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Juan Carlos Cruz speaks during an interview with The Associated Press before a meeting with Archbishop Charles Scicluna near a Roman Catholic church in Manhattan, New York, on Saturday, Feb. 17, 2018. The meeting between Scicluna and Cruz took place the same day Pope Francis revived his lapsed sex abuse advisory commission by naming new members, after coming under fire for his overall handling of the scandal. (AP Photo/Andres Kudacki)

NEW YORK (AP) — A key victim in the Chilean sex abuse scandal said he felt his story was finally heard after an hours-long meeting with a Vatican sex-crimes investigator on Saturday, the same day Pope Francis revived his lapsed sex abuse advisory commission amid criticism of how he is handling the scandal.

The meeting at a Manhattan church between Archbishop Charles Scicluna and whistleblower Juan Carlos Cruz was "intense, detailed and eye-opening," Cruz said to the reporters outside the Church of the Holy Name of Jesus. Scicluna didn't speak to reporters after the meeting that lasted more than three hours.

"For the first time I felt that someone is listening," Cruz said. "I think (Scicluna) was sincerely moved by what I was saying. He cried."

Cruz said they mainly spoke about Chilean Bishop Juan Barros, whom Pope Francis has vigorously defended. Barros is accused by victims of witnessing and ignoring the abuse of young parishioners by the Rev. Fernando Karadima, who was removed from ministry and sentenced to a lifetime of "penance and prayer" in 2010.

Cruz said the archbishop "had tears in his eyes" as he explained what he as a seminarian and others went through. Cruz has described how Karadima would kiss and fondle younger priests and teens.

Barros has denied seeing or knowing of any abuse.

"I never knew anything about, nor ever imagined, the serious abuses which that priest committed against the victims," he told The Associated Press recently.

The meeting had already been scheduled before the Saturday announcement that the pope had named new members to the advisory commission. The initial three-year mandate had lapsed two months ago, on Dec. 17. Francis named nine new members Saturday and kept seven from the initial group. A Vatican statement said survivors of abuse are included, but didn't identify them to protect their privacy.

In New York, Cruz said that Scicluna told him he will gather all the evidence and testimony from victims in the Barros case and speak directly to the pope about it. He also said that the conversation was not only about Barros, but also about the alleged role that several other bishops and Chilean Cardinals Francisco Javier Errazuriz and Ricardo Ezzati played in the cover-up. The cardinals have all publicly denied any wrongdoing.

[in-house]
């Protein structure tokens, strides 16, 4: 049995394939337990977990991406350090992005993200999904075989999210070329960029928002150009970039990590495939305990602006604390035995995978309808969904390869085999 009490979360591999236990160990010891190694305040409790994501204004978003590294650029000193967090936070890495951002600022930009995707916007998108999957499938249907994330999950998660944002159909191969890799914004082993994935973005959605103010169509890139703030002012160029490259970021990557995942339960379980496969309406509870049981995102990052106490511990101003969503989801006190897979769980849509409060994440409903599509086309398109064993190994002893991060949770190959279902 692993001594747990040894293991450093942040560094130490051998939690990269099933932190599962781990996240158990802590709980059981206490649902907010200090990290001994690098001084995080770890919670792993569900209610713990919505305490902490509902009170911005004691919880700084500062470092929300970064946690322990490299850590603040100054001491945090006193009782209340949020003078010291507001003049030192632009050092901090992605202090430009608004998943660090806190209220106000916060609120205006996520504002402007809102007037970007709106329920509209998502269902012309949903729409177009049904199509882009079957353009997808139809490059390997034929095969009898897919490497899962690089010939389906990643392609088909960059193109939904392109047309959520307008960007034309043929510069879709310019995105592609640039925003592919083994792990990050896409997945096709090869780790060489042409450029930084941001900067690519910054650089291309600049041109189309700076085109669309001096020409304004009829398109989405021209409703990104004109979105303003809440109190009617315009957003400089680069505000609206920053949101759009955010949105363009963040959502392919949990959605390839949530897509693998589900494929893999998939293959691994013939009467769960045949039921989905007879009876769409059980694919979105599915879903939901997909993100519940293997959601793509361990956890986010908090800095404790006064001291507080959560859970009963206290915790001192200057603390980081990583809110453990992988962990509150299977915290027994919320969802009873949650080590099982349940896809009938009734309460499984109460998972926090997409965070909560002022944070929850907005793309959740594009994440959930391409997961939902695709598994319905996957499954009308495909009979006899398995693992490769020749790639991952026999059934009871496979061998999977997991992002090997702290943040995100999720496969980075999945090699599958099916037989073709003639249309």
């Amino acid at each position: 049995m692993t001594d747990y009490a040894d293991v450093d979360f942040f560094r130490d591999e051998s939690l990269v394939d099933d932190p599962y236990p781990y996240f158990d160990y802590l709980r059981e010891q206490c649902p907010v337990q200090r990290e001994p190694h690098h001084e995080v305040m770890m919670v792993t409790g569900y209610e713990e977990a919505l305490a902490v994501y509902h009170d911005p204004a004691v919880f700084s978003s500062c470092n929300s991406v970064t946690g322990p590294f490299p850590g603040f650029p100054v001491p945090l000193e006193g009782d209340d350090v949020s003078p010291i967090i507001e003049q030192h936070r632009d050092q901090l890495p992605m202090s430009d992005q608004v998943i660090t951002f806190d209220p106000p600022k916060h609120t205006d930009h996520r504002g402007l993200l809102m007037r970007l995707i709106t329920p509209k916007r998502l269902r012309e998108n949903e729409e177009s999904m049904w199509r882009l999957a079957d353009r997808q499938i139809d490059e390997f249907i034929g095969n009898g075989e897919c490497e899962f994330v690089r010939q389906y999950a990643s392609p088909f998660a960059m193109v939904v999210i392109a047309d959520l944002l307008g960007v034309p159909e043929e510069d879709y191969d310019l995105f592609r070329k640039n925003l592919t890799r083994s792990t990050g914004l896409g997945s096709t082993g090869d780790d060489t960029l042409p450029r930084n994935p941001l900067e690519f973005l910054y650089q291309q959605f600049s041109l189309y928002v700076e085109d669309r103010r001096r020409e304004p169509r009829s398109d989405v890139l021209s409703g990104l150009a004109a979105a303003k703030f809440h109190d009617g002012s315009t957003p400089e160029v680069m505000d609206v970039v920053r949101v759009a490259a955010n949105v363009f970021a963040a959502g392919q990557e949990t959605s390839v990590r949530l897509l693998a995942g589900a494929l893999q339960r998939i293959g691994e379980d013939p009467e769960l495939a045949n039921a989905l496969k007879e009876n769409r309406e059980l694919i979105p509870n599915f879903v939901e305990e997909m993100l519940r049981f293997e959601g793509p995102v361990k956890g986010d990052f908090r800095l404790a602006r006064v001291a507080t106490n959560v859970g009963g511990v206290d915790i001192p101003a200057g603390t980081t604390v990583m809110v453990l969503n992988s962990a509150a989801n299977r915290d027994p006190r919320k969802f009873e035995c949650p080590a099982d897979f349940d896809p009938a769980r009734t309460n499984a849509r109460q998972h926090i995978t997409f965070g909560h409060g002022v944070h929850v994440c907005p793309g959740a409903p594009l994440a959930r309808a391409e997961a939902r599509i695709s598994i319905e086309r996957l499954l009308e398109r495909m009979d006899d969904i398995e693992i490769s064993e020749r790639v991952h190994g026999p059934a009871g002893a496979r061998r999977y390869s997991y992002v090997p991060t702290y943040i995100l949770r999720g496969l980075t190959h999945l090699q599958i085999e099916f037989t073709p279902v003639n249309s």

Cruz said the meeting was "emotionally draining," but that he felt "the empathy" from Scicluna.

He said he insisted that other victims must be heard, and Scicluna took the request seriously.

"There are thousands of other victims around the world that need to be believed and heard and given the same treatment and respect that I have received today," Cruz said.

Francis angered many when he appointed Barros the bishop of Osorno, Chile, in 2015. He vetoed a proposal from the leadership of Chile's bishops that Barros and two other bishops trained by Karadima resign and take a year's sabbatical.

Francis has said he overruled the recommendation and rejected Barros' resignation twice because he had no evidence of Barros' wrongdoing.

But the AP reported this month that Francis received an eight-page letter from Cruz in April 2015 detailing his abuse and Barros' complicity. Cruz had mailed similar versions of the letter to the pope and his ambassador in Santiago but never received any response.

Cruz now lives and works in Philadelphia. During an interview on Friday night with the AP, Cruz said that several people had asked him to send information to Scicluna.

"I know about four or five people, priests and people who are not priests" who want to send information to the archbishop, he said. Some of them also will be interviewed by Scicluna, he added.

Scicluna had planned to speak with him by Skype but switched to an in-person interview in New York after the AP reported that Cruz's letter had been hand-delivered to the pope.

In the letter written in Spanish, Cruz begs for Francis to listen to him and make good on his pledge of "zero tolerance" for sex abuse.

Besides the abuse, he described how young priests and seminarians would fight to sit next to Karadima at the table to receive his affections.

"More difficult and tough was when we were in Karadima's room and Juan Barros — if he wasn't kissing Karadima — would watch when Karadima would touch us — the minors — and make us kiss him, saying: 'Put your mouth near mine and stick out your tongue.' He would stick his out and kiss us with his tongue," Cruz told the pope. "Juan Barros was a witness to all this innumerable times, not just with me but with others as well."

"Juan Barros covered up everything that I have told you," he added.


Associated Press correspondent Eva Vergara contributed to this story.

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